Results 1 to 3 of 3
  1. #1
    Jack213 Guest

    Verb tense: Has written vs. Wrote

    This sentence comes from a published interview:

    [In her spare time, whenever that might be, Farmiga has co-written a script with her husband ("It's a comedy about grief, who knows if it's any good, but we find it funny") and she's adapting, with its author Carolyn Briggs, the memoir This Dark World, about Briggs' crisis of faith with her born-again Christian upbringing in the 1960s and '70s.]

    Would substituting "...Farmiga co-wrote a script with her husband..." also be grammatically correct? If both are correct, what's the difference between writing "has co-written" and "co-wrote?"

    Thanks.

  2. #2
    Offroad's Avatar
    Offroad is offline Key Member
    • Member Info
      • Member Type:
      • Student or Learner
      • Native Language:
      • Brazilian Portuguese
      • Home Country:
      • Brazil
      • Current Location:
      • Brazil
    Join Date
    Feb 2008
    Posts
    2,815
    Post Thanks / Like

    Re: Verb tense: Has written vs. Wrote

    Only 'has co-written' is right.

    The present perfect simple expresses an action that is still going on or that stopped recently, but has an influence on the present. It puts emphasis on the result.

    click here for more on 'Present Perfect tense'

  3. #3
    Raymott's Avatar
    Raymott is offline VIP Member
    • Member Info
      • Member Type:
      • Academic
      • Native Language:
      • English
      • Home Country:
      • Australia
      • Current Location:
      • Australia
    Join Date
    Jun 2008
    Posts
    19,886
    Post Thanks / Like

    Re: Verb tense: Has written vs. Wrote

    Quote Originally Posted by Jack213 View Post
    This sentence comes from a published interview:

    [In her spare time, whenever that might be, Farmiga has co-written a script with her husband ("It's a comedy about grief, who knows if it's any good, but we find it funny") and she's adapting, with its author Carolyn Briggs, the memoir This Dark World, about Briggs' crisis of faith with her born-again Christian upbringing in the 1960s and '70s.]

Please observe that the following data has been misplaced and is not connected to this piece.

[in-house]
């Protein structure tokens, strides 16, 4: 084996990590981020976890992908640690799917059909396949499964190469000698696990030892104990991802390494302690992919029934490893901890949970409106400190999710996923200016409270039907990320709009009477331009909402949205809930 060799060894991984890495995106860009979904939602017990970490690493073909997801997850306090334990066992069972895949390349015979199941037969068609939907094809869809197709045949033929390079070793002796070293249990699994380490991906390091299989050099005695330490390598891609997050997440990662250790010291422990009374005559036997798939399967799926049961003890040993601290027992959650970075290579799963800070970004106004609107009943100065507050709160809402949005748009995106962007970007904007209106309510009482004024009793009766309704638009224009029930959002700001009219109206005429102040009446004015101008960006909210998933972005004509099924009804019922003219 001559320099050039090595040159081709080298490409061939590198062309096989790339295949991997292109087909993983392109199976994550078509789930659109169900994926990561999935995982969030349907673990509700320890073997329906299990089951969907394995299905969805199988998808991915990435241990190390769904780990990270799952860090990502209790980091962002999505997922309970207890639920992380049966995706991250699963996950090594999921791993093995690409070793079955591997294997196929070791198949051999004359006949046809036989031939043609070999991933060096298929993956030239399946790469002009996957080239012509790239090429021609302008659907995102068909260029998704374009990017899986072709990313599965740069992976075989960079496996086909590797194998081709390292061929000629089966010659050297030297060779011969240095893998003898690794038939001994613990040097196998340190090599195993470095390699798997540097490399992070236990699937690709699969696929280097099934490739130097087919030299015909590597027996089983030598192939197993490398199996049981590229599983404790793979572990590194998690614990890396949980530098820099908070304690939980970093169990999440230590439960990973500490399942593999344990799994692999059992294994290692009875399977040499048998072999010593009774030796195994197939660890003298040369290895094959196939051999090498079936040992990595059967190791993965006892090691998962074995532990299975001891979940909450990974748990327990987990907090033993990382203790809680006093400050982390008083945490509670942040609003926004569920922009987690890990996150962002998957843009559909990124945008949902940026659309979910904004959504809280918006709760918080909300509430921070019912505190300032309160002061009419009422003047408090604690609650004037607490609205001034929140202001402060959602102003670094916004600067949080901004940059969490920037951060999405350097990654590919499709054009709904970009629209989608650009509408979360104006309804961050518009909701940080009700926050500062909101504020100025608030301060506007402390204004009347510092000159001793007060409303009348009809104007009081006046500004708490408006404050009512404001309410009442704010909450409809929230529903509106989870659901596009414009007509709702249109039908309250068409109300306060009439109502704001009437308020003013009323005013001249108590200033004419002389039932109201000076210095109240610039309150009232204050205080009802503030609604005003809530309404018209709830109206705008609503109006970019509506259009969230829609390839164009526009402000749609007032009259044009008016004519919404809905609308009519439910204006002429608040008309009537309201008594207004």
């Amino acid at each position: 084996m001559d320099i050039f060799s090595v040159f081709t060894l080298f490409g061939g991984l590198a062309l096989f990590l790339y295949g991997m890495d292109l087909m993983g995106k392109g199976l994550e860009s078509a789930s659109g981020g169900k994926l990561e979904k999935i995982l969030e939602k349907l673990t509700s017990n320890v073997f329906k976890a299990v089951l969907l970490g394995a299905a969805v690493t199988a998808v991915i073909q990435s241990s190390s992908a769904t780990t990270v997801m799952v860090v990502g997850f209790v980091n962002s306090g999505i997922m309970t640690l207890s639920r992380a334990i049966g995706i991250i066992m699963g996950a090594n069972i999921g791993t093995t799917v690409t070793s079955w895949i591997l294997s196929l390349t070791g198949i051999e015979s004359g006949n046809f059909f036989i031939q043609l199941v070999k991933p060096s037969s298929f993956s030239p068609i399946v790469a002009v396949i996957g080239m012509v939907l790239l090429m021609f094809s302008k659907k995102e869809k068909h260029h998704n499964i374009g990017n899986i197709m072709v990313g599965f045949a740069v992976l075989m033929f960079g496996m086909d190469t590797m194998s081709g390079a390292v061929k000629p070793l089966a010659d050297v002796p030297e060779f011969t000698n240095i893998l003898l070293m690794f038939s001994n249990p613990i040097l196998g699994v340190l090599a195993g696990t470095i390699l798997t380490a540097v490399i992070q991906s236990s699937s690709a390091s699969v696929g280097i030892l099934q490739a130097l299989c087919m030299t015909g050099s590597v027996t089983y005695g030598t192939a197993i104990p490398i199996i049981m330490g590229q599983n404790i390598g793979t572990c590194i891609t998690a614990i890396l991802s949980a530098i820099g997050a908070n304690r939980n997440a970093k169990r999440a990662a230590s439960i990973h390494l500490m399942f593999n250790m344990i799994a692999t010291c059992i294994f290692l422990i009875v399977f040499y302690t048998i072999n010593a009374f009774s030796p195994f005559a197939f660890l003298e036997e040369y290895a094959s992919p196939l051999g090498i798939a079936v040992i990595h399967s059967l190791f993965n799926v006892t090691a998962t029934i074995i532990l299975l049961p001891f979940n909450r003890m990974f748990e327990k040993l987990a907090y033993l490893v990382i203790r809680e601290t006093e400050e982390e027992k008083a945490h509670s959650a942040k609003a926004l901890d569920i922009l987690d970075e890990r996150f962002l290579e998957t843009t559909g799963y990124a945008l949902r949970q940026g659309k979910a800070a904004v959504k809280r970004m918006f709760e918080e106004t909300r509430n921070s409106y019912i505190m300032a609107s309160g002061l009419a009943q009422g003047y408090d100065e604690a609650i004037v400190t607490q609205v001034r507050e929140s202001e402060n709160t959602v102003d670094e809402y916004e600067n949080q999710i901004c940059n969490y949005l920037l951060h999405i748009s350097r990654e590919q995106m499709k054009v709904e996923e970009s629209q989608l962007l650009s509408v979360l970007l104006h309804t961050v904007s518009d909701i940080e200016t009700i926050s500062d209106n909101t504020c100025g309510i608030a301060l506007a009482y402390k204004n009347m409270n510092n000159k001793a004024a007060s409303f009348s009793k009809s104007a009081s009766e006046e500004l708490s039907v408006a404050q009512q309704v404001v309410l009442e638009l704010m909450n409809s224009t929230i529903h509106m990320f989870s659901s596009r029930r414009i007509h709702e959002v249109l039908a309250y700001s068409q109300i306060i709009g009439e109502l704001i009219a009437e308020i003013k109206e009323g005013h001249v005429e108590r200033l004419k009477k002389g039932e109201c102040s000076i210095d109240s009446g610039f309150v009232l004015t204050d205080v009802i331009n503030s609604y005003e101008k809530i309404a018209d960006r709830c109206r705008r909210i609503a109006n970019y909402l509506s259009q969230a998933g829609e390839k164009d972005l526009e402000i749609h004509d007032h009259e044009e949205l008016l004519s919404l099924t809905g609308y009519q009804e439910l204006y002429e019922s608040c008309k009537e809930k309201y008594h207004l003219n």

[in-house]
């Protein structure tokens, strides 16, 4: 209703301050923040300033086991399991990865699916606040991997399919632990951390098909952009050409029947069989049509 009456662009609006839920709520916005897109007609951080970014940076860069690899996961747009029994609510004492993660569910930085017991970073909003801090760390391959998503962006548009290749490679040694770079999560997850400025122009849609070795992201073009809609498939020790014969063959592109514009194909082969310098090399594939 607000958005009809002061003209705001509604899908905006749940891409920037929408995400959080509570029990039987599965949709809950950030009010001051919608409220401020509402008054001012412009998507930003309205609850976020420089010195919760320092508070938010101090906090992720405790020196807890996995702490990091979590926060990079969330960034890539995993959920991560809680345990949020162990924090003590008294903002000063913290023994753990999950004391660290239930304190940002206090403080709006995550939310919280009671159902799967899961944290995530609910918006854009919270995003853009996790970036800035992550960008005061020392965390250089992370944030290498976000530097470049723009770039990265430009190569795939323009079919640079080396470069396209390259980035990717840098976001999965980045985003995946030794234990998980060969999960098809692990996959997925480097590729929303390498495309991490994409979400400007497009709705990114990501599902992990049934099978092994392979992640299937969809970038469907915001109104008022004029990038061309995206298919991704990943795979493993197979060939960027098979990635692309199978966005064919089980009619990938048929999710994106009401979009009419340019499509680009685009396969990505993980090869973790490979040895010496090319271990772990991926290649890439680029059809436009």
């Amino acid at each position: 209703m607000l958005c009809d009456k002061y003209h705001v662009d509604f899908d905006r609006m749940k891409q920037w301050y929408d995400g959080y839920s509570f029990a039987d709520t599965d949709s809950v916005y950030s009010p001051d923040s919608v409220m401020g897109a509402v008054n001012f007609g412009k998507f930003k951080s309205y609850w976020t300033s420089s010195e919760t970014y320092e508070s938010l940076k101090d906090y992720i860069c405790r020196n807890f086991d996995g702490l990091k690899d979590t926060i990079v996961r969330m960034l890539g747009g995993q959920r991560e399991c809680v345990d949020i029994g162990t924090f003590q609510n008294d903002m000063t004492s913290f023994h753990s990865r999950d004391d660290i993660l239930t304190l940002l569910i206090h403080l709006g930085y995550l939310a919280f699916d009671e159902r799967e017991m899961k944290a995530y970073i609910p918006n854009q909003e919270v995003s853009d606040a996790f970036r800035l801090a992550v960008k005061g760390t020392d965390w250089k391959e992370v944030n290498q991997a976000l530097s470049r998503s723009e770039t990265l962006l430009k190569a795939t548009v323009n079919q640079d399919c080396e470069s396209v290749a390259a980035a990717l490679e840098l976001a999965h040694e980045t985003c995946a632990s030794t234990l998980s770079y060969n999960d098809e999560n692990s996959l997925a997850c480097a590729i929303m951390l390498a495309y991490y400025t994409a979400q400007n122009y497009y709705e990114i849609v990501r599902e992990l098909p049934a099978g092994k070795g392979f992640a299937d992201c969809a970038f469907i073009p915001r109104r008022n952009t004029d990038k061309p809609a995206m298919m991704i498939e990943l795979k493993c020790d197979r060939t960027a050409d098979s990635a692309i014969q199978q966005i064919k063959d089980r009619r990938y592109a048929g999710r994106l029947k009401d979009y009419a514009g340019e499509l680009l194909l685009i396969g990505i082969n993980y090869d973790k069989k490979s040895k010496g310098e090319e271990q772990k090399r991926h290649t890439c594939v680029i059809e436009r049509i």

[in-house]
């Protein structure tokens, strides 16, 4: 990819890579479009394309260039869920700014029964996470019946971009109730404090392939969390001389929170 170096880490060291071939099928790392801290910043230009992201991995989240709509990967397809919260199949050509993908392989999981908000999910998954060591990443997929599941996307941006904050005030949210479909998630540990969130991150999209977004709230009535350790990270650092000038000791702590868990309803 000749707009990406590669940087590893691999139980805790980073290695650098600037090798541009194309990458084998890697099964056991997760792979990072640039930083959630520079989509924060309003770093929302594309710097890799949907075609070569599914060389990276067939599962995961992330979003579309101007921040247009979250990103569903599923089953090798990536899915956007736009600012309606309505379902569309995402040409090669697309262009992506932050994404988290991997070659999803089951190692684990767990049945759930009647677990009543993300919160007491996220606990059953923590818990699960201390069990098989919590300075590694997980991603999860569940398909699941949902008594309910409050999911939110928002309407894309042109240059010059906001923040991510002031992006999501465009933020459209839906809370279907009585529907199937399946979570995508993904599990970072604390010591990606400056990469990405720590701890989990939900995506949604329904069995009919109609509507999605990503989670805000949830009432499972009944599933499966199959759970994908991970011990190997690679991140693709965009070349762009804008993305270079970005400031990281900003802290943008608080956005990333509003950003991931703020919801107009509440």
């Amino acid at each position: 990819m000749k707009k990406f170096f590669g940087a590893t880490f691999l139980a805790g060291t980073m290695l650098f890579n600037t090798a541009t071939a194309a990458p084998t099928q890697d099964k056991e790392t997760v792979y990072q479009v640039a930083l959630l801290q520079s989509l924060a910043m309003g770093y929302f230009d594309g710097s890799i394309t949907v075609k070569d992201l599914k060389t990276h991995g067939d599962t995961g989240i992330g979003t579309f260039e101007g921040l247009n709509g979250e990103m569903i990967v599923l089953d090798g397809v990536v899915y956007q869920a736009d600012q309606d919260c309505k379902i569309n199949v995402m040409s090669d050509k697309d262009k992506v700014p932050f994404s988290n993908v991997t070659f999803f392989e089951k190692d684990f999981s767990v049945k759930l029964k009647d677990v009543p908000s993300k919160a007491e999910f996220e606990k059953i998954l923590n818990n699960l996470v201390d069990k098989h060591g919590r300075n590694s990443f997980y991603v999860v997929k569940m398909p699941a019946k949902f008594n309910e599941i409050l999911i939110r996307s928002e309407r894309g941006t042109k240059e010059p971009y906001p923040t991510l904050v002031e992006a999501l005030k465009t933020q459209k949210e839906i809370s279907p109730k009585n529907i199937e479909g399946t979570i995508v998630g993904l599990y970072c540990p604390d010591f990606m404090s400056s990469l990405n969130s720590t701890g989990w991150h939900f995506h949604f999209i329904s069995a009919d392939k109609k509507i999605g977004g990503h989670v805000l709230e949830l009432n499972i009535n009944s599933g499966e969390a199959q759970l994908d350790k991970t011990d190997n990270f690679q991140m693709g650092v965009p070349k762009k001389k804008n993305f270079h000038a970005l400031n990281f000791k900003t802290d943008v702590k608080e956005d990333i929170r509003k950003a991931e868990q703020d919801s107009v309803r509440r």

Would substituting "...Farmiga co-wrote a script with her husband..." also be grammatically correct? If both are correct, what's the difference between writing "has co-written" and "co-wrote?"

    Thanks.
    Perhaps "co-wrote" is more grammatical, since a past time in which it occurred has been mentioned - "In her spare time, whenever ..."

    "I wrote a story in my spare time, whenever I had any."
    "I've written a story in my spare time,
    whenever I had any."
    I prefer the first version.

    In any case, whether you use the simple past or present perfect, it's a bad sentence, since it should read "In her spare time, whenever that might have been, ... " .
    The sentence just gets worse from there.
    Last edited by Raymott; 14-Dec-2009 at 06:36.

Similar Threads

  1. Help Finding the subject and verb
    By cliston in forum Ask a Teacher
    Replies: 3
    Last Post: 15-Jul-2009, 20:35
  2. GOT substitute BE verb for tense indicating
    By allgreen in forum Ask a Teacher
    Replies: 1
    Last Post: 25-Jun-2008, 21:13
  3. Replies: 2
    Last Post: 17-Apr-2008, 08:51
  4. Subject of a verb
    By Anonymous in forum Linguistics
    Replies: 10
    Last Post: 14-Oct-2003, 07:10

Posting Permissions

  • You may not post new threads
  • You may not post replies
  • You may not post attachments
  • You may not edit your posts
  •